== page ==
In 1955, William F. Buckley Jr. started his political journal National Review. Buckley and his associates from National Review dominated the history of American Conservatism for forty years.
“Buckley wrote that what National Review had striven to do from the beginning was to achieve “a general consensus on the proper balance between freedom, order, justice, and tradition”—that is, to fuse the basic ideas of traditional conservatism and libertarianism.” Edwards, Lee “Standing Athwart History: The Political Thought of William F. Buckley Jr.” The Heritage Foundation.,5 May 2014.
He had goals for the movement and the journal. Buckley felt that the Republican party would be the party of conservatism. The party should be Right. The movement should be free from fanatical factions of the party. At any time, confront liberals and their views. Finally fight for an aggressive end to communism and the Cold War. Using his writings in National Review and his bi weekly syndicated column On the Right column in addition to his public affairs program Firing Line, Buckley purged the conservative moment of the more extremist factions and united the other groups by one objective, to counter liberalism.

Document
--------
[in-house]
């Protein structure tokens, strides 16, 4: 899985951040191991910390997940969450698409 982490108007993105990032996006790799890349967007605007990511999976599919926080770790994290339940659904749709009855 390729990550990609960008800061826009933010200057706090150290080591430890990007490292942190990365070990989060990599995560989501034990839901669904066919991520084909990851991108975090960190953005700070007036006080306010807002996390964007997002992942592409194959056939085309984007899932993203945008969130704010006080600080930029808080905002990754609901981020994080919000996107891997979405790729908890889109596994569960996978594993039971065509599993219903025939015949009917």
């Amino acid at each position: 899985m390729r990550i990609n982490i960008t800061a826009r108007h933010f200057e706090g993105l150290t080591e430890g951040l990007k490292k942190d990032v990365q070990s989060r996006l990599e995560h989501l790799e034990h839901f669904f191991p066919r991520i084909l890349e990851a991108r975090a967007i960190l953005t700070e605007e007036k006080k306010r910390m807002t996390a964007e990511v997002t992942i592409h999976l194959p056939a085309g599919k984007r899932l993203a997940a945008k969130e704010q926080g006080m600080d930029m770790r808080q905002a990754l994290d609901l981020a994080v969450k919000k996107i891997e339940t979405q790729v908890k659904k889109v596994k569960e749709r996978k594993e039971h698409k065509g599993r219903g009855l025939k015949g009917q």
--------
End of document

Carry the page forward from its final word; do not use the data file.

Buckley also hosted a public affairs program, Firing Line from 1966 -1999. During the course of its thirty- three run Buckley taped 1,504 episodes featuring some of the most significant figures of the time.
Photograph from the Hoover Institute.
The guests ranged from Muhammad Ali, Allen Ginsberg, the Dalai Lama and Hugh Heffner. A skilled debater from his college days at Yale, Buckley would take his guest on in a polite but caustic manner.
“American Conservative Thought.” Firstprinciplesjournal. Intercollegiate Studies Institute, n.d. Web. 3 Oct. 2016.
Bogus, Carl T. Buckley: William F. Buckley Jr. and the Rise of American Conservatism. New York: Bloomsbury, 2011. Print.
Edwars, Lee, Dr. “Standing Athwart History: The Political Thought of William F. Buckley Jr.” Heritage.org. The Heritage Foundation, 5 May 2010. Web. 03 Oct. 2016.
Edwards, Lee. William F. Buckley Jr.: The Maker of a Movement. Wilmington, DE: ISI, 2010. Print.
Hilton, By Gregory. “The Politics of Social Security and Medicare by Gregory Hilton.” The DC World Affairs Blog. N.p., 18 May 2009. Web. 01 Oct. 2016.
Reagan, Ronald. An American Life: The Autobiography. N.p.: Simon & Schuster, 1990. Print.
“Reagan’s Famous Speech Turns 50 Today: What ‘A Time for Choosing’ Meant.” National Review. N.p., 27 Oct. 2014. Web. 01 Oct. 2016.